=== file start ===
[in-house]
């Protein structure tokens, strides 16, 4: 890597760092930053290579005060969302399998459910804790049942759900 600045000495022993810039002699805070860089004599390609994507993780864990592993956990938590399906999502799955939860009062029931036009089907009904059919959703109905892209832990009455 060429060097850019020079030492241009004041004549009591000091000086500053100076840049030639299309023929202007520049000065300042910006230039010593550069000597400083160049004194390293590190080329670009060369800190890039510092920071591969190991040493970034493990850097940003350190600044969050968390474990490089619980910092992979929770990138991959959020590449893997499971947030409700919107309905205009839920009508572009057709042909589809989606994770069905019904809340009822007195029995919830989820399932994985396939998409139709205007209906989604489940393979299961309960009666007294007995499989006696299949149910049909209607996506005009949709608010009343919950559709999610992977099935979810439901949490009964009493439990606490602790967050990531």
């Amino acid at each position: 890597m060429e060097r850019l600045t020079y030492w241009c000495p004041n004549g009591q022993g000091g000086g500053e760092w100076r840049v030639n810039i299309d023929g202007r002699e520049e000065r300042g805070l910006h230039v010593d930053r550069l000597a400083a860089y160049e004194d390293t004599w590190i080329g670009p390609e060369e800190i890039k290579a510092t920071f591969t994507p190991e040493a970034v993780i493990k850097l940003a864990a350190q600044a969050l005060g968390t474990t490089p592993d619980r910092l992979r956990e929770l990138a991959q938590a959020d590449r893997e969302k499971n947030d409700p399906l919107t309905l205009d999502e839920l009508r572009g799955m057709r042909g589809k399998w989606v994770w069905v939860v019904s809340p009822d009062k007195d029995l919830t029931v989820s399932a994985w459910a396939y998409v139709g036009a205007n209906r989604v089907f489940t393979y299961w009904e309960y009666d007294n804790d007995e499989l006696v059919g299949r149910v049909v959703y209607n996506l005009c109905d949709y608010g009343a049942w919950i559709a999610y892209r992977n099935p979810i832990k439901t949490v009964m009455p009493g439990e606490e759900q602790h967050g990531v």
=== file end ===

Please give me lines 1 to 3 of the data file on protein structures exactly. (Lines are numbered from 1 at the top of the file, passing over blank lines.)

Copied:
[in-house]
């Protein structure tokens, strides 16, 4: 890597760092930053290579005060969302399998459910804790049942759900 600045000495022993810039002699805070860089004599390609994507993780864990592993956990938590399906999502799955939860009062029931036009089907009904059919959703109905892209832990009455 060429060097850019020079030492241009004041004549009591000091000086500053100076840049030639299309023929202007520049000065300042910006230039010593550069000597400083160049004194390293590190080329670009060369800190890039510092920071591969190991040493970034493990850097940003350190600044969050968390474990490089619980910092992979929770990138991959959020590449893997499971947030409700919107309905205009839920009508572009057709042909589809989606994770069905019904809340009822007195029995919830989820399932994985396939998409139709205007209906989604489940393979299961309960009666007294007995499989006696299949149910049909209607996506005009949709608010009343919950559709999610992977099935979810439901949490009964009493439990606490602790967050990531």
């Amino acid at each position: 890597m060429e060097r850019l600045t020079y030492w241009c000495p004041n004549g009591q022993g000091g000086g500053e760092w100076r840049v030639n810039i299309d023929g202007r002699e520049e000065r300042g805070l910006h230039v010593d930053r550069l000597a400083a860089y160049e004194d390293t004599w590190i080329g670009p390609e060369e800190i890039k290579a510092t920071f591969t994507p190991e040493a970034v993780i493990k850097l940003a864990a350190q600044a969050l005060g968390t474990t490089p592993d619980r910092l992979r956990e929770l990138a991959q938590a959020d590449r893997e969302k499971n947030d409700p399906l919107t309905l205009d999502e839920l009508r572009g799955m057709r042909g589809k399998w989606v994770w069905v939860v019904s809340p009822d009062k007195d029995l919830t029931v989820s399932a994985w459910a396939y998409v139709g036009a205007n209906r989604v089907f489940t393979y299961w009904e309960y009666d007294n804790d007995e499989l006696v059919g299949r149910v049909v959703y209607n996506l005009c109905d949709y608010g009343a049942w919950i559709a999610y892209r992977n099935p979810i832990k439901t949490v009964m009455p009493g439990e606490e759900q602790h967050g990531v």